With Richard Bradshaw at the helm, the Canadian Opera Company (COC) hit some glorious high notes in the world of opera.
The company's general director, who died suddenly last week of a heart attack at the age of 63, was both an administrator and a musician. He not only planned the COC's season; he also conducted half of each season's performances.
Bradshaw's legacy is architectural as well as musical. Because of his drive and tenacity, Toronto now has a world-class opera house, which opened just over a year ago.
And he topped that event with one just as startling - a production last September of Richard Wagner's epic cycle The Ring Of The Nibelung, a four-opera, 17-hour production that brought reviewers and fans from around the globe. It proved to be an extraordinary piece of theatre directed, designed and sung by a masterful group of artists.
No wonder Bradshaw and company got an immediate standing ovation on the first night, before even a note was played.
Bradshaw was good at gauging the artistic temperature of his audience. He gave them the standards they liked - the Carmens and Bohèmes - but also lesser-known, infrequently produced works like Stravinsky's Oedipus Rex and Janacek's Jenufa. He brought international acclaim to the company with a tour to the Edinburgh Festival of an amazing double bill, Bartok's Bluebeard's Castle and Schoenberg's Erwartung.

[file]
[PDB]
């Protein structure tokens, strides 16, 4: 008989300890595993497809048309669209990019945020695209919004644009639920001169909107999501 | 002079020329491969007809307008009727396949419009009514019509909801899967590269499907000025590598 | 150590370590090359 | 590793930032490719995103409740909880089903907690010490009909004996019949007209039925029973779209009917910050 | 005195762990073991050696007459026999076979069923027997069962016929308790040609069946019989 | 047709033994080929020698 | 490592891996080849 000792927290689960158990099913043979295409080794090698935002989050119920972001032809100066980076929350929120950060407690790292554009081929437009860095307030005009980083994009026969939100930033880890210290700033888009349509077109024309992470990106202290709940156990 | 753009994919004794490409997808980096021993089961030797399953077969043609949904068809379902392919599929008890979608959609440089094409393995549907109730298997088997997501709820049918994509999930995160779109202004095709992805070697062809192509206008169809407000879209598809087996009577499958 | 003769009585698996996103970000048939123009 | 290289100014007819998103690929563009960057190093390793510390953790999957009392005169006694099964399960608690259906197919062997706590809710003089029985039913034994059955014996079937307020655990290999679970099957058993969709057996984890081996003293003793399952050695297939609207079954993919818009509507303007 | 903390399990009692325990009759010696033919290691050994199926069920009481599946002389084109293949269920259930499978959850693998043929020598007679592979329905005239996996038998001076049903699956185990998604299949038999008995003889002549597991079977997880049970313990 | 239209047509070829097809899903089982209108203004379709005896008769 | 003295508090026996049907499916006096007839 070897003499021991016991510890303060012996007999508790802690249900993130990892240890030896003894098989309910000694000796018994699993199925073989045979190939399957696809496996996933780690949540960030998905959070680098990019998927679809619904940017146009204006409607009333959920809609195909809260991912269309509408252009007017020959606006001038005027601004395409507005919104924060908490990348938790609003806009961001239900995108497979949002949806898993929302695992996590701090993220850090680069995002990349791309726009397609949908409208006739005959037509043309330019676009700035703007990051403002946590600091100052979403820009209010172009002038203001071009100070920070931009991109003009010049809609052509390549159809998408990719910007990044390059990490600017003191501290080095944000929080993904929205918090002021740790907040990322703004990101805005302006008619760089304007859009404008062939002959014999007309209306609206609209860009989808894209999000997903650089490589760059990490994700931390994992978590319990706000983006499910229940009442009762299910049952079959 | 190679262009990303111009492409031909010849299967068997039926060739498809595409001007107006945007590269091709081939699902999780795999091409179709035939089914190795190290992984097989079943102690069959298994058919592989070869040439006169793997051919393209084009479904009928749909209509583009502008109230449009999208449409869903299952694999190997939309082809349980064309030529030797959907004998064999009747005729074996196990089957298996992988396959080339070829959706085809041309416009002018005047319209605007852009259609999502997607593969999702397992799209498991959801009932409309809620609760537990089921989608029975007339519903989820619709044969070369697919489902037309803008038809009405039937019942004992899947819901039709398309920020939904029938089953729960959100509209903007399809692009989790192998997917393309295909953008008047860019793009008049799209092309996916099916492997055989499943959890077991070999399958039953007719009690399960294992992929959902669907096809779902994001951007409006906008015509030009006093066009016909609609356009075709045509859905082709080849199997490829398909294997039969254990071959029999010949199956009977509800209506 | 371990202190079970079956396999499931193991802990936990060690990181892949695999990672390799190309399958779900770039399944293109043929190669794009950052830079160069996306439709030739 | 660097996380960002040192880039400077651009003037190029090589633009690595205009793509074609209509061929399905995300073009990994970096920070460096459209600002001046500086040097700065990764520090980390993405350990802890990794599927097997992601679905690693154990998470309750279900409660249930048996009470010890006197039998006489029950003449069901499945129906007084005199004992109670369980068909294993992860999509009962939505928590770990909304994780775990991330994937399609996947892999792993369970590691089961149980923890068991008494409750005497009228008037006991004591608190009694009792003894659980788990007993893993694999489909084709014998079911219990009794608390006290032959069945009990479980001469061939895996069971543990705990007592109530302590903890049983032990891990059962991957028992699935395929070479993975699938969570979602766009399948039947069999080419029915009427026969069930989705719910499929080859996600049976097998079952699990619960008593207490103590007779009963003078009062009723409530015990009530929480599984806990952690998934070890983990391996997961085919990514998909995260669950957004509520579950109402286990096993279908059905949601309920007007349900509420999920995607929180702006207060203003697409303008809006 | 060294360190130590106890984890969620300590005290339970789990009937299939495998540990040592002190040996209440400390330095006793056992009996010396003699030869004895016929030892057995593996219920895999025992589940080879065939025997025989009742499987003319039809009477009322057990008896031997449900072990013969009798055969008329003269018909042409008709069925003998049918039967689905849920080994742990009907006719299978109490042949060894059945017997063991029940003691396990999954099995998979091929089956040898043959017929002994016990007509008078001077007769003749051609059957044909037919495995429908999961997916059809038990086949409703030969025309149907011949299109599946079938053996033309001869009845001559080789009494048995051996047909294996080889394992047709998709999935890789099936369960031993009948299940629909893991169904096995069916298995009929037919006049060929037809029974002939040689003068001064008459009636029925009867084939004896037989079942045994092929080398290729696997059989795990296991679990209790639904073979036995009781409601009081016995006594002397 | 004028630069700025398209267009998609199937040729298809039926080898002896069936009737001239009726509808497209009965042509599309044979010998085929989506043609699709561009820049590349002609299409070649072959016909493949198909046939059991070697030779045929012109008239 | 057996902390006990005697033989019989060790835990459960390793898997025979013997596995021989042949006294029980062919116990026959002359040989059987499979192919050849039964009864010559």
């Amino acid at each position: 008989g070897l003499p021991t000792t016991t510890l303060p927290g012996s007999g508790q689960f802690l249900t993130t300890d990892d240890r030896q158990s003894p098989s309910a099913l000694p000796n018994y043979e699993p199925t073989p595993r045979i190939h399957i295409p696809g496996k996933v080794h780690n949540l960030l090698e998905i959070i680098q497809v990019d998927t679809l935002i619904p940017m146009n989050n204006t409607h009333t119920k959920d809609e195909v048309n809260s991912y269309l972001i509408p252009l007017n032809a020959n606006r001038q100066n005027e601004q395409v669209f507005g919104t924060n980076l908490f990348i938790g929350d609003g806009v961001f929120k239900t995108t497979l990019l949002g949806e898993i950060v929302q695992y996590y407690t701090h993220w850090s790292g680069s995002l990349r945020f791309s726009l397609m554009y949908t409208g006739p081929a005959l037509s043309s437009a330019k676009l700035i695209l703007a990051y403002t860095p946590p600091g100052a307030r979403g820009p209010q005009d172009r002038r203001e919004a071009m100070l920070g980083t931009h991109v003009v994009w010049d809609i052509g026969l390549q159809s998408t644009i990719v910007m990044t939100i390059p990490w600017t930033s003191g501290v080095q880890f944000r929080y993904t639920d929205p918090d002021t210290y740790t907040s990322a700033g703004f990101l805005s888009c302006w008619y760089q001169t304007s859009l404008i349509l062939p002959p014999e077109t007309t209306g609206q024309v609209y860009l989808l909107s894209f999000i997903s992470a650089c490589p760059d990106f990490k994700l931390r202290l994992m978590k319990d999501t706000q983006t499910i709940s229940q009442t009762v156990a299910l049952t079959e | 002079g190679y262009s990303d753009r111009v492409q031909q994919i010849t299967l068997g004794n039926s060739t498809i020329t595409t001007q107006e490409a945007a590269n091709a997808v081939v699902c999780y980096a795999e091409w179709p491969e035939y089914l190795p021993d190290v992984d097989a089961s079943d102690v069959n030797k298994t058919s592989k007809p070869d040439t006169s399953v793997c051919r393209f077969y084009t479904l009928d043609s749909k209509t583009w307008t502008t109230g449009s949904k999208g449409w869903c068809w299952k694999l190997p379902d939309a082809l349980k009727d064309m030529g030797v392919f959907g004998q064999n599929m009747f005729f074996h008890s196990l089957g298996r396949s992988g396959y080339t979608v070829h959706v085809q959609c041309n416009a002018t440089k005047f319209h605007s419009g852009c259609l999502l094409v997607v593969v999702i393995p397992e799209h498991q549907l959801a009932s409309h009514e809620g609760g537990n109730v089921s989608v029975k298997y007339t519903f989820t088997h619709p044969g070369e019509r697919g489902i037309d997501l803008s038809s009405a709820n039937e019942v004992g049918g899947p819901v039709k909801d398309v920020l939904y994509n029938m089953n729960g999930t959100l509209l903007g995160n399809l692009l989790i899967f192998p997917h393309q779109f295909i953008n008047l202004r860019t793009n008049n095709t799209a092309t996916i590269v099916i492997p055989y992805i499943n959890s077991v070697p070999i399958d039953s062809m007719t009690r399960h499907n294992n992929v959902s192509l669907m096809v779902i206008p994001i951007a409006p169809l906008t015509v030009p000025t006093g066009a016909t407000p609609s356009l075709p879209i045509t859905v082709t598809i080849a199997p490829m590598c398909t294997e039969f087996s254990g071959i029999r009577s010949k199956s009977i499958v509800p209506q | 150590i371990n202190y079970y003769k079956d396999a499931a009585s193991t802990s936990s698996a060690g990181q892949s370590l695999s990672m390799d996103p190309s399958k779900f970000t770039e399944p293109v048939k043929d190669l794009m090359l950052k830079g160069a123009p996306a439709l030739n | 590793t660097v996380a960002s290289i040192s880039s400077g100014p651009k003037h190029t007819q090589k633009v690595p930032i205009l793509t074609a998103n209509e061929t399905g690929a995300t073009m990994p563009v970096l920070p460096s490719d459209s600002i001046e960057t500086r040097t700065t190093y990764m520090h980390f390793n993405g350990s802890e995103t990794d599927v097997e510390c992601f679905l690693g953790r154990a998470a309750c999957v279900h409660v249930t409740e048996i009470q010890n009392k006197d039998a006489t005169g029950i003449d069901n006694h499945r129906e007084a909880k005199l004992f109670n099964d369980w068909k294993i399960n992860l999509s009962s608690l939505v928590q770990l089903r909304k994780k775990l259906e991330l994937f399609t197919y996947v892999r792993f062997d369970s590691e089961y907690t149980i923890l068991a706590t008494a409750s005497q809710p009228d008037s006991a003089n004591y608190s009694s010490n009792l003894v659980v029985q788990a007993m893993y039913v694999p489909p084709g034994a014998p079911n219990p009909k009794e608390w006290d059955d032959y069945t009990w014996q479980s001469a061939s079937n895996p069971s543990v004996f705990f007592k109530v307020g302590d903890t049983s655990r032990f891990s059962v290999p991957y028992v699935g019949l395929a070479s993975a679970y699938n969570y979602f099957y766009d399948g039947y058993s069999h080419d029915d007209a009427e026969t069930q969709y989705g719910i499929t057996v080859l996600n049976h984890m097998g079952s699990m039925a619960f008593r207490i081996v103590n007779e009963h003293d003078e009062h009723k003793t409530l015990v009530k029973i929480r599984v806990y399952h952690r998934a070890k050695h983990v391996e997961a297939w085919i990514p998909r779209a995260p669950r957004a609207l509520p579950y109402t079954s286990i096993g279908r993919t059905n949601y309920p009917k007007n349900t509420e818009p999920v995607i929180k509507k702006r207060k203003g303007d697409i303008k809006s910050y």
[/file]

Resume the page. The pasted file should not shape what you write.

It was the rarer works that tended to be the most memorable, in part because of the artists he employed, among them designer Michael Levine and directors Robert Lepage, Atom Egoyan, François Girard and Tim Albery.
Bradshaw spent part of the year guest-conducting around the world and scouting out new talent for the COC. Any season's roster always included returning favourites - an increasing number of them Canadian - and young singers he saw during his travels.
Just as importantly, he continued and enriched the COC Ensemble program, training a new generation of Canadian opera artists (among them Isabel Bayrakdarian, Frédérique Vézina and Lawrence J. Wiliford), providing them with opportunities both to work with established singers who guest at the COC and to star in their own productions, frequently drawn from unusual opera rep.
Of course, the COC will continue, opening its new season in October, but it'll be tough to find a successor with as much spirit, determination and flair as Richard Bradshaw.